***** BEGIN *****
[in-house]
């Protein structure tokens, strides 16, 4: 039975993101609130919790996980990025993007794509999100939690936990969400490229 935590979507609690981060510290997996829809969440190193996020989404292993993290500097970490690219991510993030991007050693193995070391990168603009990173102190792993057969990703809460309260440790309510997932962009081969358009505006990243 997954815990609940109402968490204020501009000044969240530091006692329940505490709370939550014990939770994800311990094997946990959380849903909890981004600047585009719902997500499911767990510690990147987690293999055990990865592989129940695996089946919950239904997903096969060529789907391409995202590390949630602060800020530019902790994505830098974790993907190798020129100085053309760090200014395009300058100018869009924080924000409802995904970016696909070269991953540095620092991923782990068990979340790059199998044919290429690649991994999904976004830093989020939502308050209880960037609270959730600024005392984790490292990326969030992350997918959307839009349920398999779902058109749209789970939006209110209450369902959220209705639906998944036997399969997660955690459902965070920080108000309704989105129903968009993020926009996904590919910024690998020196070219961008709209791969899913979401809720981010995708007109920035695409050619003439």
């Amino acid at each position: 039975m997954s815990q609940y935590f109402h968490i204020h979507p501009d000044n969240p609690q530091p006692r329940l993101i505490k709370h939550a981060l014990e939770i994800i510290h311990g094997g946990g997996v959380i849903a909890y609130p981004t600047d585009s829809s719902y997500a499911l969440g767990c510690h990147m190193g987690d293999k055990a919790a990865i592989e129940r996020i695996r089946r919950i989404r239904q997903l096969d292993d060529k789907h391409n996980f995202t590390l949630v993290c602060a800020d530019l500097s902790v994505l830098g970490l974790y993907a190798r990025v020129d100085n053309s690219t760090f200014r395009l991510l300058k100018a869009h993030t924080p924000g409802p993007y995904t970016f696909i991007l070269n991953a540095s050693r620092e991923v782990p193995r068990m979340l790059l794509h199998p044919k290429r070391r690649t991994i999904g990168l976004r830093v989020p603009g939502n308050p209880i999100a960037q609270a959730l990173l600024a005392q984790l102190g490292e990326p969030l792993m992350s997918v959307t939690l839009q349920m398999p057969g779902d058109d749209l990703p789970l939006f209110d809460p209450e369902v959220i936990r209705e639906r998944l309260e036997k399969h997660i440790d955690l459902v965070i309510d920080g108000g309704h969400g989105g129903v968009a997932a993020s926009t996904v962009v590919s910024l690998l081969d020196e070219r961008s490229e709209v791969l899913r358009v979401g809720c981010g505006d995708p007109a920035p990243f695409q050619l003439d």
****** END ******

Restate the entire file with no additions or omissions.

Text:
[in-house]
């Protein structure tokens, strides 16, 4: 039975993101609130919790996980990025993007794509999100939690936990969400490229 935590979507609690981060510290997996829809969440190193996020989404292993993290500097970490690219991510993030991007050693193995070391990168603009990173102190792993057969990703809460309260440790309510997932962009081969358009505006990243 997954815990609940109402968490204020501009000044969240530091006692329940505490709370939550014990939770994800311990094997946990959380849903909890981004600047585009719902997500499911767990510690990147987690293999055990990865592989129940695996089946919950239904997903096969060529789907391409995202590390949630602060800020530019902790994505830098974790993907190798020129100085053309760090200014395009300058100018869009924080924000409802995904970016696909070269991953540095620092991923782990068990979340790059199998044919290429690649991994999904976004830093989020939502308050209880960037609270959730600024005392984790490292990326969030992350997918959307839009349920398999779902058109749209789970939006209110209450369902959220209705639906998944036997399969997660955690459902965070920080108000309704989105129903968009993020926009996904590919910024690998020196070219961008709209791969899913979401809720981010995708007109920035695409050619003439």
């Amino acid at each position: 039975m997954s815990q609940y935590f109402h968490i204020h979507p501009d000044n969240p609690q530091p006692r329940l993101i505490k709370h939550a981060l014990e939770i994800i510290h311990g094997g946990g997996v959380i849903a909890y609130p981004t600047d585009s829809s719902y997500a499911l969440g767990c510690h990147m190193g987690d293999k055990a919790a990865i592989e129940r996020i695996r089946r919950i989404r239904q997903l096969d292993d060529k789907h391409n996980f995202t590390l949630v993290c602060a800020d530019l500097s902790v994505l830098g970490l974790y993907a190798r990025v020129d100085n053309s690219t760090f200014r395009l991510l300058k100018a869009h993030t924080p924000g409802p993007y995904t970016f696909i991007l070269n991953a540095s050693r620092e991923v782990p193995r068990m979340l790059l794509h199998p044919k290429r070391r690649t991994i999904g990168l976004r830093v989020p603009g939502n308050p209880i999100a960037q609270a959730l990173l600024a005392q984790l102190g490292e990326p969030l792993m992350s997918v959307t939690l839009q349920m398999p057969g779902d058109d749209l990703p789970l939006f209110d809460p209450e369902v959220i936990r209705e639906r998944l309260e036997k399969h997660i440790d955690l459902v965070i309510d920080g108000g309704h969400g989105g129903v968009a997932a993020s926009t996904v962009v590919s910024l690998l081969d020196e070219r961008s490229e709209v791969l899913r358009v979401g809720c981010g505006d995708p007109a920035p990243f695409q050619l003439d």